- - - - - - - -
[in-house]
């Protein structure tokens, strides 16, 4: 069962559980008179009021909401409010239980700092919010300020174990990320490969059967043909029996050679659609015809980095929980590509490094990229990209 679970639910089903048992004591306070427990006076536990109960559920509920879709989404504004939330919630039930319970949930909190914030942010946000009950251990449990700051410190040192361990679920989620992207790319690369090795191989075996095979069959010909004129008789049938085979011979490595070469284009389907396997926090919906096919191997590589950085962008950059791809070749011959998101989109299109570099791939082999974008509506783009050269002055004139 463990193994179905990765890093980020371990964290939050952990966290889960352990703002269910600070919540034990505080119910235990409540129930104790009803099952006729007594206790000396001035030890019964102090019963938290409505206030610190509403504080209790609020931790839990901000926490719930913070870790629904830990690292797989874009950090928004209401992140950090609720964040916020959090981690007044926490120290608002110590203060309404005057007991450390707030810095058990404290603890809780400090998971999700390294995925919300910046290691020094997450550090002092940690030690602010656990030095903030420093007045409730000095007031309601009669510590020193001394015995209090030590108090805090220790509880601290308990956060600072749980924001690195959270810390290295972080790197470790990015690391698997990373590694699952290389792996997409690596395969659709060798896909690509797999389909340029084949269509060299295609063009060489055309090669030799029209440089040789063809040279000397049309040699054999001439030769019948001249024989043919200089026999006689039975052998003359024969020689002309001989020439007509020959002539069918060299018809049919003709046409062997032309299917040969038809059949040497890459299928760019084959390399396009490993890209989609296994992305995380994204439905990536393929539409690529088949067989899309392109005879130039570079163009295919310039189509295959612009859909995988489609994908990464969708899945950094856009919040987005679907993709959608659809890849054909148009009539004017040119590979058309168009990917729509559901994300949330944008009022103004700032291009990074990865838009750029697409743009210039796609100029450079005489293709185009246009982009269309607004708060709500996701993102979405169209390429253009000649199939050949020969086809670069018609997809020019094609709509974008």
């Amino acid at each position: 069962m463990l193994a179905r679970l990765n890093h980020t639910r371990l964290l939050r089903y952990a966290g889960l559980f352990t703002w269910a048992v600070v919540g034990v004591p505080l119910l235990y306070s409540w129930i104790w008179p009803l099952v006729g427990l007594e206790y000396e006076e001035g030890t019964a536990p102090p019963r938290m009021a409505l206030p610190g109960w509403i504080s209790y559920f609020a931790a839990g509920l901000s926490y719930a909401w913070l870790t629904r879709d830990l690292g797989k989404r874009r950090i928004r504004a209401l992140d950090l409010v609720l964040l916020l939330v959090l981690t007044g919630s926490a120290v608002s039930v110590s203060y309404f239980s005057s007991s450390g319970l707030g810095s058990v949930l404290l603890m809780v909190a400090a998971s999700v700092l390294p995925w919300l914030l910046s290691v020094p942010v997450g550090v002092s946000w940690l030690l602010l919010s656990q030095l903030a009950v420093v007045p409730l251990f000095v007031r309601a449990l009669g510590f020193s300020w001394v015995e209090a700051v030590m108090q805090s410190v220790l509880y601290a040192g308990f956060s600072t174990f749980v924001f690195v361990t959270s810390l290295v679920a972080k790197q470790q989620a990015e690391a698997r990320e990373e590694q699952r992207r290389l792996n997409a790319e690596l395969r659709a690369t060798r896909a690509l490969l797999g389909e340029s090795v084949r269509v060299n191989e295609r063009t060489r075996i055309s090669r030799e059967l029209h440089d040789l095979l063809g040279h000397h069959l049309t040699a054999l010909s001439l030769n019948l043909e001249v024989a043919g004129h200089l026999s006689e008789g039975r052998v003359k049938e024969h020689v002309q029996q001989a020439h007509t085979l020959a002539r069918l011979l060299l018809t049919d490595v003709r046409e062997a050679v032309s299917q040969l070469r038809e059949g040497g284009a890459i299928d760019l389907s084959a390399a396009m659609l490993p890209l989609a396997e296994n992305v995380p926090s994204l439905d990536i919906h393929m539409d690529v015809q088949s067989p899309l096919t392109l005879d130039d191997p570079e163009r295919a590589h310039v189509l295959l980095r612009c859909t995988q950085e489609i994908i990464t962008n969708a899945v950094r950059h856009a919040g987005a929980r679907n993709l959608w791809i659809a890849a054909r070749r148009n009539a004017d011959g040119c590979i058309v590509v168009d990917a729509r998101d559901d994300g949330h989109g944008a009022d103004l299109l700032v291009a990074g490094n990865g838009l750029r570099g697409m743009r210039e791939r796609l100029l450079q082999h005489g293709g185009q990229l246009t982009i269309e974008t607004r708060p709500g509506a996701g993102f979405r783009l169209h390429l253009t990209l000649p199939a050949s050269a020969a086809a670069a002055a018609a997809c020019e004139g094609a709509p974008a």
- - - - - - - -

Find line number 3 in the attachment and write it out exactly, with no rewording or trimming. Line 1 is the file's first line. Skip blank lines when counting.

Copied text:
């Amino acid at each position: 069962m463990l193994a179905r679970l990765n890093h980020t639910r371990l964290l939050r089903y952990a966290g889960l559980f352990t703002w269910a048992v600070v919540g034990v004591p505080l119910l235990y306070s409540w129930i104790w008179p009803l099952v006729g427990l007594e206790y000396e006076e001035g030890t019964a536990p102090p019963r938290m009021a409505l206030p610190g109960w509403i504080s209790y559920f609020a931790a839990g509920l901000s926490y719930a909401w913070l870790t629904r879709d830990l690292g797989k989404r874009r950090i928004r504004a209401l992140d950090l409010v609720l964040l916020l939330v959090l981690t007044g919630s926490a120290v608002s039930v110590s203060y309404f239980s005057s007991s450390g319970l707030g810095s058990v949930l404290l603890m809780v909190a400090a998971s999700v700092l390294p995925w919300l914030l910046s290691v020094p942010v997450g550090v002092s946000w940690l030690l602010l919010s656990q030095l903030a009950v420093v007045p409730l251990f000095v007031r309601a449990l009669g510590f020193s300020w001394v015995e209090a700051v030590m108090q805090s410190v220790l509880y601290a040192g308990f956060s600072t174990f749980v924001f690195v361990t959270s810390l290295v679920a972080k790197q470790q989620a990015e690391a698997r990320e990373e590694q699952r992207r290389l792996n997409a790319e690596l395969r659709a690369t060798r896909a690509l490969l797999g389909e340029s090795v084949r269509v060299n191989e295609r063009t060489r075996i055309s090669r030799e059967l029209h440089d040789l095979l063809g040279h000397h069959l049309t040699a054999l010909s001439l030769n019948l043909e001249v024989a043919g004129h200089l026999s006689e008789g039975r052998v003359k049938e024969h020689v002309q029996q001989a020439h007509t085979l020959a002539r069918l011979l060299l018809t049919d490595v003709r046409e062997a050679v032309s299917q040969l070469r038809e059949g040497g284009a890459i299928d760019l389907s084959a390399a396009m659609l490993p890209l989609a396997e296994n992305v995380p926090s994204l439905d990536i919906h393929m539409d690529v015809q088949s067989p899309l096919t392109l005879d130039d191997p570079e163009r295919a590589h310039v189509l295959l980095r612009c859909t995988q950085e489609i994908i990464t962008n969708a899945v950094r950059h856009a919040g987005a929980r679907n993709l959608w791809i659809a890849a054909r070749r148009n009539a004017d011959g040119c590979i058309v590509v168009d990917a729509r998101d559901d994300g949330h989109g944008a009022d103004l299109l700032v291009a990074g490094n990865g838009l750029r570099g697409m743009r210039e791939r796609l100029l450079q082999h005489g293709g185009q990229l246009t982009i269309e974008t607004r708060p709500g509506a996701g993102f979405r783009l169209h390429l253009t990209l000649p199939a050949s050269a020969a086809a670069a002055a018609a997809c020019e004139g094609a709509p974008a």